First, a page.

Subject: UCAN: Church tries to foster reconciliation, but the wound heals slowly

August 9,2006

Church tries to foster reconciliation, but the wound heals slowly

BAUCAU, East Timor (UCAN) -- The Catholic Church is trying to ease tempers and seek reconciliation in a country still divided by bitter factionalism.

Alicia Maria Gusmao experienced that factionalism, pitting "easterners" against "westerners" in this new country of a million people, first hand.

The 37-year-old Dili shopkeeper and mother of 10 recently left the refugee camp where she was staying in Metinaro, 20 kilometers west of Dili, to return home. On arrival, her neighbor pelted her with stones and she found the words "No Firaku Here" spray-painted on her house wall. Gusmao and her husband are "firaku," westerners, but her neighbors are "kaladi," easterners.

Such hostility manifested itself in April after former Prime Minister Mari Alkatiri sacked about 600 soldiers from East Timor's western side who had complained of discrimination. The ensuing mutiny of nearly half the army led to armed clashes and gang violence, pitting locals from eastern and western sides of the country against one another.

Alkatiri, who claims the mutiny was an attempted coup, was blamed for the violence and resigned on June 26. Jose Ramos-Horta replaced him and will continue as prime minister until elections are held next year.

While politicians try to mend fences, thousands of people remain displaced by the violence.

Bishop Basilio do Nascimento of Baucau says the Church understands the problem Gusmao faces. The Church is trying to help reunite the people, he told UCA News on Aug. 6, but it takes time to reconcile those in confrontation.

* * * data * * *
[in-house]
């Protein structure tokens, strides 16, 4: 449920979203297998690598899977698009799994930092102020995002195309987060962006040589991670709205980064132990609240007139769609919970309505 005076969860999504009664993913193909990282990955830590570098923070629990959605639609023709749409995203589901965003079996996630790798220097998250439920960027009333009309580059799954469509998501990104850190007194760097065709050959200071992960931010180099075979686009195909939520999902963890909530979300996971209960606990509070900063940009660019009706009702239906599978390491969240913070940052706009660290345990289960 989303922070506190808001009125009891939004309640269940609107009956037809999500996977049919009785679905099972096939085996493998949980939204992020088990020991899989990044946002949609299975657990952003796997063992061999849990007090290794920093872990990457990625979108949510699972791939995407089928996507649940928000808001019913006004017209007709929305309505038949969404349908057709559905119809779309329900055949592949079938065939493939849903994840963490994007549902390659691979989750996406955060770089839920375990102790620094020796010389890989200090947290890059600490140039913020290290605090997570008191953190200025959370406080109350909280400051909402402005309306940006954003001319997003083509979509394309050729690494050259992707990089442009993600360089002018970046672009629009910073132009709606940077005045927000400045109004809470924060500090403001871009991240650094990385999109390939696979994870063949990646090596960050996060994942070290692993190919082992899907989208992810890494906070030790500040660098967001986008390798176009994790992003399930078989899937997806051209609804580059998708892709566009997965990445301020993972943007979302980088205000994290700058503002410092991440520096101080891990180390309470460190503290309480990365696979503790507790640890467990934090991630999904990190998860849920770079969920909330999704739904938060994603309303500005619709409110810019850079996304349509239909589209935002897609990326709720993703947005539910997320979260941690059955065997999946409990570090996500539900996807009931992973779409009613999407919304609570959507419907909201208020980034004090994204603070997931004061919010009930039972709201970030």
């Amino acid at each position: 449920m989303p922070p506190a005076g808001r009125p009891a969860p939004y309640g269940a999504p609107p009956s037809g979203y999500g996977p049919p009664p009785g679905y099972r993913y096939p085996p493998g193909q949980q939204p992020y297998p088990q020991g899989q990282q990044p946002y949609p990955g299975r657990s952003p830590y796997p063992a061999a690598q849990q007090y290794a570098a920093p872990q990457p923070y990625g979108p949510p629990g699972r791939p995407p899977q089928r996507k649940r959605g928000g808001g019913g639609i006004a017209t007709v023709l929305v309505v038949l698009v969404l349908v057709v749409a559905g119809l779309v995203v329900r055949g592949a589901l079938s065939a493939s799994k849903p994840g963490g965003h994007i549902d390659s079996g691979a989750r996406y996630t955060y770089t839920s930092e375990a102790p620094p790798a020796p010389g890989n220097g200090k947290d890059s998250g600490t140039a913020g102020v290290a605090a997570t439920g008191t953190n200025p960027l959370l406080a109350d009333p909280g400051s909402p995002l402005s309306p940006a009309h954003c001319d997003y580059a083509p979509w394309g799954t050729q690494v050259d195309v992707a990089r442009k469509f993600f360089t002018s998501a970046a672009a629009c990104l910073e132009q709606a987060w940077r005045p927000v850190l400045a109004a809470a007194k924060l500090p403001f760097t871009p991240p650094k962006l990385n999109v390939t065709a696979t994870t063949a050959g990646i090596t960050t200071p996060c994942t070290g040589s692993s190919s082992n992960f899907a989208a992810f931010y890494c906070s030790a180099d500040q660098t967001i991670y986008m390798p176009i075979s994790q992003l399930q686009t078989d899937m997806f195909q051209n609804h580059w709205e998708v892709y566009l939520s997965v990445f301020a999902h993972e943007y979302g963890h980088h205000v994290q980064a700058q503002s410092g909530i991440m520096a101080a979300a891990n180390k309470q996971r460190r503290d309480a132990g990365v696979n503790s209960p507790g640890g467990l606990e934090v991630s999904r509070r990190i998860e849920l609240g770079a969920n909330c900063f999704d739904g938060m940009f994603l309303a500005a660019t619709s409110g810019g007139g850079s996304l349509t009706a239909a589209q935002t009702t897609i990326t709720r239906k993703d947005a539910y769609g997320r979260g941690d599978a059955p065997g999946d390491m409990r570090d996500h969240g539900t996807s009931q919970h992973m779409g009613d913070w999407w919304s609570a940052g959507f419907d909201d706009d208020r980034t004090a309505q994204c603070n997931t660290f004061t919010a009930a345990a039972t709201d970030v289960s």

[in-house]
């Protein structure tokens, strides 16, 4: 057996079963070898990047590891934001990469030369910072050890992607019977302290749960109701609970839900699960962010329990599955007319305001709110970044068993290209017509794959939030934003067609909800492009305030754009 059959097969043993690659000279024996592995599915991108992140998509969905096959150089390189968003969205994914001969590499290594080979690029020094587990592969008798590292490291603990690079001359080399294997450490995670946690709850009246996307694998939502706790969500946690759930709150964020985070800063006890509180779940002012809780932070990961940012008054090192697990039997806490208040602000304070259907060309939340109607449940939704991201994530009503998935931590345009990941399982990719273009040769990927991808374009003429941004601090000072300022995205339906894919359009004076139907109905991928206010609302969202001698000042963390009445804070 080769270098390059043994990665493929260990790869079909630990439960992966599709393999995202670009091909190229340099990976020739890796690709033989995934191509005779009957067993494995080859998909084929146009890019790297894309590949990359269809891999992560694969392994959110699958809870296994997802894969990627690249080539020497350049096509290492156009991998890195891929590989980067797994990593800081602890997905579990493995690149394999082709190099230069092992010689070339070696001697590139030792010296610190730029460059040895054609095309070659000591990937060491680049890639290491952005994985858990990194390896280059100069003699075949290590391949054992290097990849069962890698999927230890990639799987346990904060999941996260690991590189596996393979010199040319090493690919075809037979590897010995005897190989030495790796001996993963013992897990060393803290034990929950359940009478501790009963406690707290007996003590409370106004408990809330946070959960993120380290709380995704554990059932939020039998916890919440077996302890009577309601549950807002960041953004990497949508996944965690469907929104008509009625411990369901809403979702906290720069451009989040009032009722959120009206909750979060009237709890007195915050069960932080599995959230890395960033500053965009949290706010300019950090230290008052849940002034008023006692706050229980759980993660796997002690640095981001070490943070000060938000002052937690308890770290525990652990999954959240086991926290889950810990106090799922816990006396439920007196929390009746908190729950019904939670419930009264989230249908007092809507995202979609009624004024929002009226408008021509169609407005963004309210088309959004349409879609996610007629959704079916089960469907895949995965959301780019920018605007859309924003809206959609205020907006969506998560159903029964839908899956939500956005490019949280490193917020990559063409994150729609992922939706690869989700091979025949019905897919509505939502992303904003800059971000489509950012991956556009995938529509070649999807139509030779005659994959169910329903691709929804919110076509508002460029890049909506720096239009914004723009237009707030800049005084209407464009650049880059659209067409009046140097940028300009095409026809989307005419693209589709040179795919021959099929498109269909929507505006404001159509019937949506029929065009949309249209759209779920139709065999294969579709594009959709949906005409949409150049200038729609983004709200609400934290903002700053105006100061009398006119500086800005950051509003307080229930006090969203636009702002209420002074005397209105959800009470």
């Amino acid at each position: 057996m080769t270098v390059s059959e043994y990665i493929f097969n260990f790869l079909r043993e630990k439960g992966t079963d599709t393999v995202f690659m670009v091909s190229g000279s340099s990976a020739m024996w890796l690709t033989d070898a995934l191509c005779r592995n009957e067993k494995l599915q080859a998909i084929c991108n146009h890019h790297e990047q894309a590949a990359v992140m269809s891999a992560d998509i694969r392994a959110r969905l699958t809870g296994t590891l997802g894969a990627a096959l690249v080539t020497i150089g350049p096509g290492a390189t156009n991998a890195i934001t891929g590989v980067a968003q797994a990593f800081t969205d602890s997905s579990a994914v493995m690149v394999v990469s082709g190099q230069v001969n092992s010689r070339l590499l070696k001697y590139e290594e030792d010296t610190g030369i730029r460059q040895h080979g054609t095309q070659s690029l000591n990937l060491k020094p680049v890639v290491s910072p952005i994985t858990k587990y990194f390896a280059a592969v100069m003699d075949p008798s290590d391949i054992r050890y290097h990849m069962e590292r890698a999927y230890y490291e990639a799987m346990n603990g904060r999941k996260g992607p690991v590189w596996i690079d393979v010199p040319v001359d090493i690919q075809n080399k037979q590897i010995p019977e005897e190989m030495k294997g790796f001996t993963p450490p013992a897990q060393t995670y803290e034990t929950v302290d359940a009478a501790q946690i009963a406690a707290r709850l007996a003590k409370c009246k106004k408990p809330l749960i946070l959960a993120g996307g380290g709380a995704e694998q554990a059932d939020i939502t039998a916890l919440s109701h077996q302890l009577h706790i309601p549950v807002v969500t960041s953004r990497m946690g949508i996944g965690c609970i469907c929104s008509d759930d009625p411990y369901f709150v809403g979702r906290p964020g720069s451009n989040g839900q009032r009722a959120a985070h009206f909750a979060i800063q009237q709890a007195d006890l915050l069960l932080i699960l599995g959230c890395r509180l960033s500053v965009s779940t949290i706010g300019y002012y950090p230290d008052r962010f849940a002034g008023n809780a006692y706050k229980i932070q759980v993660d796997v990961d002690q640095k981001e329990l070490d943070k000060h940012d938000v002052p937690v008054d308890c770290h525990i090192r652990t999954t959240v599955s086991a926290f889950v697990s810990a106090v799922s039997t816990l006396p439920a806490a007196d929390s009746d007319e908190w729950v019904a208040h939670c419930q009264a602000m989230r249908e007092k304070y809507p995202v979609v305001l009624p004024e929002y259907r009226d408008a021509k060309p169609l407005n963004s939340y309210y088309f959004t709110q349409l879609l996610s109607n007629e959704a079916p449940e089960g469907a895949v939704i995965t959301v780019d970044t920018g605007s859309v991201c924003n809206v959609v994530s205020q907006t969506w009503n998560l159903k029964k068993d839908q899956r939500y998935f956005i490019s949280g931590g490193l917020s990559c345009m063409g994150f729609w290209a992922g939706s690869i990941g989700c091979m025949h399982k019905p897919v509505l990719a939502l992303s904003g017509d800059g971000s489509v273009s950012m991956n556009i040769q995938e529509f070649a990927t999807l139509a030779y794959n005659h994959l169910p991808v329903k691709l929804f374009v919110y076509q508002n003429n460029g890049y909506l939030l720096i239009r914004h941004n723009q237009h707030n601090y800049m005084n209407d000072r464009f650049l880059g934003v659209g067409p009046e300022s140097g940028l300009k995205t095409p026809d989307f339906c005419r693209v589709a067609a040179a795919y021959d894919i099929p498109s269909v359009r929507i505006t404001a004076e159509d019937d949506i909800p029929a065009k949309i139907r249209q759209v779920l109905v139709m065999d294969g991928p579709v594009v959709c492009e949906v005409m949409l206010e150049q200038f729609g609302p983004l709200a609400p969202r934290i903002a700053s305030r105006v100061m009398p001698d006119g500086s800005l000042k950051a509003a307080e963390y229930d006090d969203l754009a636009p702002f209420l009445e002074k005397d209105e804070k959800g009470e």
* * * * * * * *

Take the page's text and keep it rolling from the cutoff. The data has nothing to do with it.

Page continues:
Catholics account for more than 90 percent of the people in East Timor, which has been a fully independent country only since May 2002.

"As Catholics, they will try to accept and forgive other Catholics," the 56-year-old bishop said. However, he added, the conflict has left a "deep wound" for those who lost relatives, homes and property.

Bishop do Nascimento said he is pessimistic about healing the "wound" in the short term. In his view, reconciliation is a long-term healing process.

To heal the injuries, he pointed out, "reconciliation should go along with justice." He has been urging people not to make judgments on their own, but to let the courts decide who is wrong and who is right.

After Gusmao's harrowing experience back home, he returned dejected to Dili and now shelters from the sun under a yellow tarpaulin in Colmera, another refugee camp, in the center of the capital.

Celestino Profiro da Silva, 35, faces a similar problem. He told UCA News he "tried to go back home accompanied by Australian Federal Police, but I was not given space to live there." His neighbor has taken over his home, he said.

Stuck in the same camp as Gusmao, he said he was willing to reconcile with others, but all who have committed crimes should be charged. "The problem is not really between those from the east and west," he said. "It is a political game of those who want to take advantage of this crisis," referring to fears that politicians stirred up the conflict for their own gain.

Salesian Father Agostino Soares, head of the justice and peace commission of Dili diocese, told UCA News the Church tries to encourage reconciliation through seminars and discussions in refugee camps, but the camps remain a stark reminder that the conflict has yet to heal.

The Church is concerned about security because the conflict between the gangs continues, he added. "The Church is trying to calm down the parties, and the Church continues to stress the need for unity," he said.

According to Father Soares, people want to see justice and a reckoning for all who committed crimes. The priest said the victims would be satisfied with a "public confession" and a request for forgiveness by the culprits.

The presence of international forces for two months has made Dili calmer and more secure, but many still assume the government has not solved fundamental issues that split easterners and westerns, and they want justice to be done.

The more than 2,000 peacekeepers from Australia, New Zealand, Malaysia and Portugal are keeping the peace, but it is hard to erase the weeks of clashes, looting and arson in which at least 20 people died and 100,000 were displaced.

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